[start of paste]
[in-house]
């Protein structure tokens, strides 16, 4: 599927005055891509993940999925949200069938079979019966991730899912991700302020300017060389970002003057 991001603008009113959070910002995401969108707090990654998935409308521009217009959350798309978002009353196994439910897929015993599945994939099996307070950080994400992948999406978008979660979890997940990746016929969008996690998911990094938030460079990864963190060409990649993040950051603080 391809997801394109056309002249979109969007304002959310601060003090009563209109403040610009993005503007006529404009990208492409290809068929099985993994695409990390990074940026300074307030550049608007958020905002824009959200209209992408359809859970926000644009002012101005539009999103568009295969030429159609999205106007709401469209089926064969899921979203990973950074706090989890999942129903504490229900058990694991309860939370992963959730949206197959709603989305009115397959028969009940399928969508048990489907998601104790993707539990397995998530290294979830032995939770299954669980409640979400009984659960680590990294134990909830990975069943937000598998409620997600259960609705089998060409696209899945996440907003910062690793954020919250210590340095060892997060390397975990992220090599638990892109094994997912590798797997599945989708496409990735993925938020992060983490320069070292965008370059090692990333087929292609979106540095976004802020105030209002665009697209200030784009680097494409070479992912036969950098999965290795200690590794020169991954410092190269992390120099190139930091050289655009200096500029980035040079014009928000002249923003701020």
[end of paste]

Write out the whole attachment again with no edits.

[in-house]
């Protein structure tokens, strides 16, 4: 599927005055891509993940999925949200069938079979019966991730899912991700302020300017060389970002003057 991001603008009113959070910002995401969108707090990654998935409308521009217009959350798309978002009353196994439910897929015993599945994939099996307070950080994400992948999406978008979660979890997940990746016929969008996690998911990094938030460079990864963190060409990649993040950051603080 391809997801394109056309002249979109969007304002959310601060003090009563209109403040610009993005503007006529404009990208492409290809068929099985993994695409990390990074940026300074307030550049608007958020905002824009959200209209992408359809859970926000644009002012101005539009999103568009295969030429159609999205106007709401469209089926064969899921979203990973950074706090989890999942129903504490229900058990694991309860939370992963959730949206197959709603989305009115397959028969009940399928969508048990489907998601104790993707539990397995998530290294979830032995939770299954669980409640979400009984659960680590990294134990909830990975069943937000598998409620997600259960609705089998060409696209899945996440907003910062690793954020919250210590340095060892997060390397975990992220090599638990892109094994997912590798797997599945989708496409990735993925938020992060983490320069070292965008370059090692990333087929292609979106540095976004802020105030209002665009697209200030784009680097494409070479992912036969950098999965290795200690590794020169991954410092190269992390120099190139930091050289655009200096500029980035040079014009928000002249923003701020």